Wizard Express – Whistler Blackcomb, BC

Return terminal at Blackcomb base area during the summer.
In the summer, only half the chairs have bubbles.
Crossing under Excalibur Gondola’s second section.
View back down the line.
Arriving at the bottom of Solar Coaster.
Breakover towers.
Top terminal from above with parking rail.
Riding down.
Crossing under Excalibur.
Lower section of the lift.
Whistler Trip 018
Ambulance car in the winter.
Whistler Trip 114
Top drive station with grip maintenance bay.

14 thoughts on “Wizard Express – Whistler Blackcomb, BC

  1. Kaden April 18, 2019 / 9:06 pm

    Is Whistler going to get another bubble lift?


    • skitheeast April 19, 2019 / 8:44 am

      Probably not as long asa Vail owns them and continues to hate bubbles.


      • reaperskier April 19, 2019 / 10:31 am

        What is up with vails hatred to bubble lifts? I think bubble lifts are a great idea.


        • AvocadoAndy April 19, 2019 / 10:39 am

          Rob Katz mentioned he just doesn’t like them, and I think his disliking of them is justified. They get scratched up, they take time to clean, and they decrease wind resistance. Kind of a shame, I can think of a few applications where a bubble chair at a Vail resort would be great. Skyline at Stevens Pass would be a good one. That’s the chair I always go right to if I’m hot, that lift freezes you.


        • Collin Parsons April 19, 2019 / 11:01 am

          It really depends on the mountain. A well run bubble lift can be a huge advantage for guest experience. Some mountains are not willing to put in the extra money and effort to maintain the condition of the bubbles or take them off the line when appropriate. That leads to them getting scratched and not being used by most lift passengers.
          Others, like Mount Snow, Okemo (pre Vail at least), Big Sky, and Killington do a great job. It provides the best of both worlds where you get the protection from the elements of a gondola, but with the convenience of not having to remove equipment when riding. Vail seems to love gondolas, so I don’t get why they are reluctant to use bubbles.


        • John May 7, 2020 / 10:45 pm

          -Collin Parsons I think the glass on gondolas are much harder to scratch than the plastic material of the bubbles. Too bad they can’t make glass bubbles…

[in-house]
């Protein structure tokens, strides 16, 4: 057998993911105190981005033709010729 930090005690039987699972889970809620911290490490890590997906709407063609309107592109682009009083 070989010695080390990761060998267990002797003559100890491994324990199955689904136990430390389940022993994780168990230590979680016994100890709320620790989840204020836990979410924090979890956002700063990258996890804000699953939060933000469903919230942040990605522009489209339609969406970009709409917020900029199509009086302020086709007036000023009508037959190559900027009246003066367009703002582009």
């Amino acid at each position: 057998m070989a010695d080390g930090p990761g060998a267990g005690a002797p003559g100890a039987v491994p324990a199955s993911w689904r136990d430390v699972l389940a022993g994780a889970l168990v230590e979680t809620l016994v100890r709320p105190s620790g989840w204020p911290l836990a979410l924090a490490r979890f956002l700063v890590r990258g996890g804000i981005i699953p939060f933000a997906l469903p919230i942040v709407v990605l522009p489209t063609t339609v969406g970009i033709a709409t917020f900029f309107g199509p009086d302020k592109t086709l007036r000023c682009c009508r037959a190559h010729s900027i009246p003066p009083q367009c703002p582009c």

• Kaden K May 2, 2019 / 9:20 pm

      That’s interesting. All the resorts that have bubble chairs, Big Sky, Copper Mountain, Sunshine Village, Okemo, Killington, etc, They are all owned by Altera. What’s interesting is Park City is owned by Vail. Did vail by canyons after Orange bubble was put in?


      • Kevin May 2, 2019 / 9:39 pm

        Copper is not owned by Alterra, they are owned by Pwdr Corp. Copper is a part of the Ikon pass though and that’s their relationship with Alterra.


      • Peter Landsman May 3, 2019 / 3:50 am

        Big Sky is owned by Boyne Resorts, Okemo is Vail Resorts, Sunshine Village is the Scurfield Family and Killington is Powdr Co. Not Alterra.


        • Kaden K May 11, 2019 / 10:30 am

          Oops my bad, but all of those are on the icon pass right?


  2. AvocadoAndy August 30, 2019 / 11:59 pm

    All the old foundations for the towers for this lift are still there, with the bolts sawed off. The top operator hut for Wizard is still up there too, which I presume is being used for ski patrol or something.


    • Paul Hothersall October 18, 2019 / 1:59 am

      The top hut for the Wizard is gone, but the base hut for the solar is still there. It is used by the freestyle club, and they operate a bag jump in the cut out where the solar station was.


  3. Donald Reif January 2, 2020 / 3:04 pm

    They never lowered towers 10 and 11 in height after 1994, an area where the lift had to gain a lot of height to cross over the Cruiser lift.

    Tower 14A was also a later addition, added in 1994 to ensure there was enough room for Excalibur’s cabins to clear this lift’s cables.


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